The first person I thought of was Chris Brogan (of course), a New York Times Bestselling author of books like The Impact Equation and Trust Agents. Chris has a newsletter that I read weekly on Sundays and email him back when appropriate. I also share his blog posts on my social media when I think they will help my audience, using the @chrisbrogan method of letting him know I shared it.
So I sent him a quick email (short is better, they are busy) asking if he could give me a couple of words about how to approach someone for a favor, this is his response,
“Often, what happens when people approach me is they come from what they need, what they want, what they hope to get, and usually, with very little to offer me or my community in return. They want my time, my thoughts, and my effort, but without really giving me much of a reason to participate.
The people who get my attention tend to have actually read the last handful of things I posted (not the most recent because that's an easy fake), don't bother lavishing me with praise, do give me really simple directions for what they need, and do make the project easy to do.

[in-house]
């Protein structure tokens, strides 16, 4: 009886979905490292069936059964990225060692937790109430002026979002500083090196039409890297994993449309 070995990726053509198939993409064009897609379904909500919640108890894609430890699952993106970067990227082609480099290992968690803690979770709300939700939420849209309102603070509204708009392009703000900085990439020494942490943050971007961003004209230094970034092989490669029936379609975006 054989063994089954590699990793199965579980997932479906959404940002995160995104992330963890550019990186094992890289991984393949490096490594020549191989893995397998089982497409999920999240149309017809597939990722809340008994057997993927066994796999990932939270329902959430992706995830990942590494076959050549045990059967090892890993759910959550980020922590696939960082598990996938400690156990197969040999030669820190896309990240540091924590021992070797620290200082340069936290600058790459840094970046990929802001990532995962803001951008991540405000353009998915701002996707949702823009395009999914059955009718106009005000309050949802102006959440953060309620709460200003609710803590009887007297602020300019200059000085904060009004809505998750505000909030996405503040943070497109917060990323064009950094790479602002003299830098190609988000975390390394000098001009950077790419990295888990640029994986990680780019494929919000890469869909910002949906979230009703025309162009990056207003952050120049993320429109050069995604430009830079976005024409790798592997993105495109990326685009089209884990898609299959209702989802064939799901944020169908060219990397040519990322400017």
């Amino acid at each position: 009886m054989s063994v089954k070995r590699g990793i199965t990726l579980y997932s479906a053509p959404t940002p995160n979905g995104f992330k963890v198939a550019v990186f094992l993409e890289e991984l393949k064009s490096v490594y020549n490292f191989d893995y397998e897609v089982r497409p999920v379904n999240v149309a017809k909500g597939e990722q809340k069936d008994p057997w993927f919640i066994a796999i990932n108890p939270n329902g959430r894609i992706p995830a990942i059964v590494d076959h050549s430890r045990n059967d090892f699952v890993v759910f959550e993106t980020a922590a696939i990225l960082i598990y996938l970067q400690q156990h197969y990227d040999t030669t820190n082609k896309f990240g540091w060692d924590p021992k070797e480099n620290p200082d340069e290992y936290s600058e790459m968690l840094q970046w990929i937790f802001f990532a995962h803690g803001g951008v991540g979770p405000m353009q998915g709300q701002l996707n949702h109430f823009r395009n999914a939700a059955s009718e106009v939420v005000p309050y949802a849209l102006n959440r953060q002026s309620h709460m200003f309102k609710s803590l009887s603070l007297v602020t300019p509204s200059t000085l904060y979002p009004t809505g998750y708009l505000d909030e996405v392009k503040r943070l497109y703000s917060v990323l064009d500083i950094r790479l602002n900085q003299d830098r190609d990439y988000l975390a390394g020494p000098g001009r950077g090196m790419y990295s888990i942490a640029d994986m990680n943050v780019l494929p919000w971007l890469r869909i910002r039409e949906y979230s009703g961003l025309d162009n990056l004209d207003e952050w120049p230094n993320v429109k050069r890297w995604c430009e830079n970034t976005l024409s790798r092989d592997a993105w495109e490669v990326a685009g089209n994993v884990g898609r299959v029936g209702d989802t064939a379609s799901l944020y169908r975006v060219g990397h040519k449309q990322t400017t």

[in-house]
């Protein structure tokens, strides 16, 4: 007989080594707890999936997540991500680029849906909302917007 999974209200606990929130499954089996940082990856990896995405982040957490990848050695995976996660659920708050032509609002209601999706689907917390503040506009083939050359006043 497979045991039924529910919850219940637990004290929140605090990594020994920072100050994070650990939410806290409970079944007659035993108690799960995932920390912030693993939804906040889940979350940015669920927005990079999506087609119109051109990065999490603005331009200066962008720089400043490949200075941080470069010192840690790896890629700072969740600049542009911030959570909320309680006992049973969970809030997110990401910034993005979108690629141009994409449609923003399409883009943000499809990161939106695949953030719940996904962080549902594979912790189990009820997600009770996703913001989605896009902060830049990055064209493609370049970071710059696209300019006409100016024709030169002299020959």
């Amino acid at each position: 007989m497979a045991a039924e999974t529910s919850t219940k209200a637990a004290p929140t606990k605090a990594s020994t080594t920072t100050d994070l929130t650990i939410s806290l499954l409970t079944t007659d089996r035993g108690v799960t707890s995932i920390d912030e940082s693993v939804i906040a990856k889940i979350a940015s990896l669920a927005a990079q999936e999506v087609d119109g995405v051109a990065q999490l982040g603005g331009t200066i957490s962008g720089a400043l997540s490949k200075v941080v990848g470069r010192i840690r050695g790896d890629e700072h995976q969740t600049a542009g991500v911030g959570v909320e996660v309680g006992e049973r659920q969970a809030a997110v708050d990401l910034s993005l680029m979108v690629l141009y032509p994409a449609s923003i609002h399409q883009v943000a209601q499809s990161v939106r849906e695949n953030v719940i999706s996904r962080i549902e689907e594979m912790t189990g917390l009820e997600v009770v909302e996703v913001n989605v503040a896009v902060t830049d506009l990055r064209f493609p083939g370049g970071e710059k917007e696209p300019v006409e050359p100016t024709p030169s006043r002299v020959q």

It's not that we're prima donnas and that we have gentle sensibilities. It's that our inbox is full to the top with people asking for something. But if I can answer easily, or can participate without a ton of effort, I'm usually game.
Just like this reply. ;)”
What to do:
- Read their writings – I know this seems simple, but many authorities are AUTHORS, the whole point of their being is to have people read their works.
- Buy their books and review them on Amazon – bonus points if you write a blog post about the book and point it to their Amazon sales page without an affiliate link!
- Sign up for their newsletters and reply when there is something that interests you.
2. Follow and share their events
Another one of my favorites is Gary Vaynerchuk of Crush It and The Thank You Economy fame. Gary has a HUGE social network and I know that he cannot possibly see everything that everyone is saying about him, but he tries.
I have met Gary in person twice, first at a small little event he gave before he was famous and then at a local book signing when his second book came out. Both times I introduced myself as Taradactyl (my twitter handle) and he graciously said he recognized me.